A Casting Of Thousands

A Casting Of Thousands

Depending how you look at it, the fish off the coast of Israel are the world’s best fed, or the most sin-bearing, this time of year.

On Rosh HaShanah, the start of the Jewish Year, one of the most-observed traditions, next to hearing the shofar and eating a piece of apple dipped in honey, is Tashlich, the symbolic throwing away of one’s sins.

On the afternoon of the first day of Rosh HaShanah — day two if day one is Shabbat — Jews head to the nearest body of water, carrying small pieces of bread that are thrown into the water.

Some people also empty their pockets of crumbs, which represent lingering sins. Some blow the shofar during Tashlich.
The tradition (“tashlich” is Hebrew for “casting off”) is about 500 years old, traced to the prophet Micah, who declared, “You will cast all their sins into the depths of the sea.”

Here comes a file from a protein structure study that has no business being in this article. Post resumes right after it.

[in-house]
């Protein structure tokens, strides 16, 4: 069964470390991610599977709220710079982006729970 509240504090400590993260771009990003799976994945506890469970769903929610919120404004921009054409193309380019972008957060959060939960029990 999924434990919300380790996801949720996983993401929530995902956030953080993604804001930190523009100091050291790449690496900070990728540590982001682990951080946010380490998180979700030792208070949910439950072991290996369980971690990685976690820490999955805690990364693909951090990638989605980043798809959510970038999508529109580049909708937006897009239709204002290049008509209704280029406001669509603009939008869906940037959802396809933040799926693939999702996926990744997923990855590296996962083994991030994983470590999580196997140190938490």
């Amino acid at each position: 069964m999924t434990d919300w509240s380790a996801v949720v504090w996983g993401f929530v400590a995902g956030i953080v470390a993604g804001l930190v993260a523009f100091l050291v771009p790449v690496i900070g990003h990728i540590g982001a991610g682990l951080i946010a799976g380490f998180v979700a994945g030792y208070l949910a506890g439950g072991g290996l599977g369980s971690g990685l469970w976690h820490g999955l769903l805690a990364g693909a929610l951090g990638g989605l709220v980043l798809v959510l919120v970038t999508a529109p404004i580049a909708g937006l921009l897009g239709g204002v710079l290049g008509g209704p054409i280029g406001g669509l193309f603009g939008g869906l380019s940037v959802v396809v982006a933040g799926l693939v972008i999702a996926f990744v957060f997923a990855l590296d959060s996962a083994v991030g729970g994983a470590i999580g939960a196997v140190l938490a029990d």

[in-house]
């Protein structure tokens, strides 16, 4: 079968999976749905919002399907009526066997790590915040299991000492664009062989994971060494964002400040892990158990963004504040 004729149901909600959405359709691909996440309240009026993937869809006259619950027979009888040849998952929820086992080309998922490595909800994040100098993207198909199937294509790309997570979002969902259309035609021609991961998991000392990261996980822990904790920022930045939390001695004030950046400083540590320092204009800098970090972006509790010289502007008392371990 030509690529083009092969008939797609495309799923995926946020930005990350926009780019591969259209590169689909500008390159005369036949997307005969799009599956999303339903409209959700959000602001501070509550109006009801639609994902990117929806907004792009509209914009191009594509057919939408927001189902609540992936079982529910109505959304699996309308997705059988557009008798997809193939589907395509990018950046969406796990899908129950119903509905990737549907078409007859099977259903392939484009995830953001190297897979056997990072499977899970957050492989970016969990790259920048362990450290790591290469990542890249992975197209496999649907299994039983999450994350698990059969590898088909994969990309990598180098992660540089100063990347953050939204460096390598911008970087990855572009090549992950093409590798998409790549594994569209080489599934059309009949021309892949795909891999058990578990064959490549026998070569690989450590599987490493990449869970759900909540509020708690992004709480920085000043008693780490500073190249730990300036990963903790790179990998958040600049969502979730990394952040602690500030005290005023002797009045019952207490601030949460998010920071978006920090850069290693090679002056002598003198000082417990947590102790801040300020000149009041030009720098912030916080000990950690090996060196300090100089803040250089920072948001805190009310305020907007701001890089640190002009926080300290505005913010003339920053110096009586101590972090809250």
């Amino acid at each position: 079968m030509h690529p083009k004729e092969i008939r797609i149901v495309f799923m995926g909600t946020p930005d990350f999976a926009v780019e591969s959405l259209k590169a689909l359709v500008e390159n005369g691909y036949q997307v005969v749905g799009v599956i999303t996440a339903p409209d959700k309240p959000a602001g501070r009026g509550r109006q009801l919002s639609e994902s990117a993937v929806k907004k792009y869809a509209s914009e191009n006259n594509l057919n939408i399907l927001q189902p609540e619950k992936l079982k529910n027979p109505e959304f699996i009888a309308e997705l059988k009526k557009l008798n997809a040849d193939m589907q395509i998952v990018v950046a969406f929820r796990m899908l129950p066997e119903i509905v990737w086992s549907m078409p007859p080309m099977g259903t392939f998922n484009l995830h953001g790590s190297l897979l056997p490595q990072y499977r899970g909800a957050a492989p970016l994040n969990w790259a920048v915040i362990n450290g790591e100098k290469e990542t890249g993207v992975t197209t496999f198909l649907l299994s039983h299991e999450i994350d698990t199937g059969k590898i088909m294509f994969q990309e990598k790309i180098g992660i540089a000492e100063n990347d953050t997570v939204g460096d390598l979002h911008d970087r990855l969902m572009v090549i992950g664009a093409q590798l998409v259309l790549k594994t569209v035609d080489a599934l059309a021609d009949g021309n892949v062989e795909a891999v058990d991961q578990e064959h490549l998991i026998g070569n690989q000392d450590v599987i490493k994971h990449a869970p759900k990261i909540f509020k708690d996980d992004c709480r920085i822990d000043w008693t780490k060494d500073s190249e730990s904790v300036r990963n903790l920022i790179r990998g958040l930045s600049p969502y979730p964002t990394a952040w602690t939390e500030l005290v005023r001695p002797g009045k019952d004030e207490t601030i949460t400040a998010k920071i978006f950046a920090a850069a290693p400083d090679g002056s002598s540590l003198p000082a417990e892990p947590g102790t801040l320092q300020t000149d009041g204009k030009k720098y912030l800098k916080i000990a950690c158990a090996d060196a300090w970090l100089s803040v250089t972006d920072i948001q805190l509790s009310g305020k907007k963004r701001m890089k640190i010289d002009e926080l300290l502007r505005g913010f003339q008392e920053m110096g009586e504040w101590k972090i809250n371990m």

From that verse developed the religious tradition, especially among Ashkenazic Jews, which has become a social occasion in many communities.

The Tashlich ceremony’s recitation of biblical verses and other meditative words is preferably done at a body of flowing water, one where fish swim. Lacking that, a mikveh or a large bowl or a simple pail of water is acceptable.
The Brooklyn Bridge and Manhattan Bridge are popular sites here.

In Israel, the Mediterranean is the Tashlich venue of choice. Along the coast, from Nahariya in the north to Ashdod in the south, thousands of Israelis and visitors walk due west, prayer book and bread crumbs in hand.

A woman, above, does Tashlich along the Tel Aviv beach.
In other settings, large crowds come.

It happens every year.

The fish are waiting.

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